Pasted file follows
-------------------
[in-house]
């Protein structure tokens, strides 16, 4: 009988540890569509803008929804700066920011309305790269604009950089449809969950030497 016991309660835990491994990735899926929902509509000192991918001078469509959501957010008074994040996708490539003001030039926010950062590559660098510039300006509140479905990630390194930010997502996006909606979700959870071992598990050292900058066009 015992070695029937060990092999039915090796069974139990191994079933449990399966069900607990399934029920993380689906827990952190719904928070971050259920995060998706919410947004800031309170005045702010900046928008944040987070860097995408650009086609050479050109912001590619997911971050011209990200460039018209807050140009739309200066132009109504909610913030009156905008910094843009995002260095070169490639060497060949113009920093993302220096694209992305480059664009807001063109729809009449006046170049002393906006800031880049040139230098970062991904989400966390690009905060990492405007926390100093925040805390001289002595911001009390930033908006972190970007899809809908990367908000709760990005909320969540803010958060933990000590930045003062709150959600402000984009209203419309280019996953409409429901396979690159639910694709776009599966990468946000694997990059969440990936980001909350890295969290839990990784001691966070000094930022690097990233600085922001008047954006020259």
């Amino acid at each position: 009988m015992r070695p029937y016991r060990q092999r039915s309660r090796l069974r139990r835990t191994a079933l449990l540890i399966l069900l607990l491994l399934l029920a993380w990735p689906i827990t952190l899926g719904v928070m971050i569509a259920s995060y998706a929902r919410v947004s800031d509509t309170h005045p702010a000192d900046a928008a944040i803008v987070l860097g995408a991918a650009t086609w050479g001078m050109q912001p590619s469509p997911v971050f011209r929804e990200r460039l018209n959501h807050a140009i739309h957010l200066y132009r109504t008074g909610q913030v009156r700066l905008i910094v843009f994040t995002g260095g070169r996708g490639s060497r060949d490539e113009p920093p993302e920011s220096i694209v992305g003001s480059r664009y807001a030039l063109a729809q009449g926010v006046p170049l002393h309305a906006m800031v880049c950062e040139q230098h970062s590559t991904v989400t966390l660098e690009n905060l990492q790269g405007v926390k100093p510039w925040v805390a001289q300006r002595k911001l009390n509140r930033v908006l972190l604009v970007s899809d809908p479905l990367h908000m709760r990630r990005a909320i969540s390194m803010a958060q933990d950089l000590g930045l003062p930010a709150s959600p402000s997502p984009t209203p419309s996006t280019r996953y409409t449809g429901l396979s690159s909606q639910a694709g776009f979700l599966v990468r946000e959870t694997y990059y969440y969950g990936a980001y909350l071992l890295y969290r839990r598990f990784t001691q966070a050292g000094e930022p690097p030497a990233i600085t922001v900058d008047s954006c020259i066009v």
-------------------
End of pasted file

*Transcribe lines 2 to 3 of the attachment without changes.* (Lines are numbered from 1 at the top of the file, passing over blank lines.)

């Protein structure tokens, strides 16, 4: 009988540890569509803008929804700066920011309305790269604009950089449809969950030497 016991309660835990491994990735899926929902509509000192991918001078469509959501957010008074994040996708490539003001030039926010950062590559660098510039300006509140479905990630390194930010997502996006909606979700959870071992598990050292900058066009 015992070695029937060990092999039915090796069974139990191994079933449990399966069900607990399934029920993380689906827990952190719904928070971050259920995060998706919410947004800031309170005045702010900046928008944040987070860097995408650009086609050479050109912001590619997911971050011209990200460039018209807050140009739309200066132009109504909610913030009156905008910094843009995002260095070169490639060497060949113009920093993302220096694209992305480059664009807001063109729809009449006046170049002393906006800031880049040139230098970062991904989400966390690009905060990492405007926390100093925040805390001289002595911001009390930033908006972190970007899809809908990367908000709760990005909320969540803010958060933990000590930045003062709150959600402000984009209203419309280019996953409409429901396979690159639910694709776009599966990468946000694997990059969440990936980001909350890295969290839990990784001691966070000094930022690097990233600085922001008047954006020259």
């Amino acid at each position: 009988m015992r070695p029937y016991r060990q092999r039915s309660r090796l069974r139990r835990t191994a079933l449990l540890i399966l069900l607990l491994l399934l029920a993380w990735p689906i827990t952190l899926g719904v928070m971050i569509a259920s995060y998706a929902r919410v947004s800031d509509t309170h005045p702010a000192d900046a928008a944040i803008v987070l860097g995408a991918a650009t086609w050479g001078m050109q912001p590619s469509p997911v971050f011209r929804e990200r460039l018209n959501h807050a140009i739309h957010l200066y132009r109504t008074g909610q913030v009156r700066l905008i910094v843009f994040t995002g260095g070169r996708g490639s060497r060949d490539e113009p920093p993302e920011s220096i694209v992305g003001s480059r664009y807001a030039l063109a729809q009449g926010v006046p170049l002393h309305a906006m800031v880049c950062e040139q230098h970062s590559t991904v989400t966390l660098e690009n905060l990492q790269g405007v926390k100093p510039w925040v805390a001289q300006r002595k911001l009390n509140r930033v908006l972190l604009v970007s899809d809908p479905l990367h908000m709760r990630r990005a909320i969540s390194m803010a958060q933990d950089l000590g930045l003062p930010a709150s959600p402000s997502p984009t209203p419309s996006t280019r996953y409409t449809g429901l396979s690159s909606q639910a694709g776009f979700l599966v990468r946000e959870t694997y990059y969440y969950g990936a980001y909350l071992l890295y969290r839990r598990f990784t001691q966070a050292g000094e930022p690097p030497a990233i600085t922001v900058d008047s954006c020259i066009v």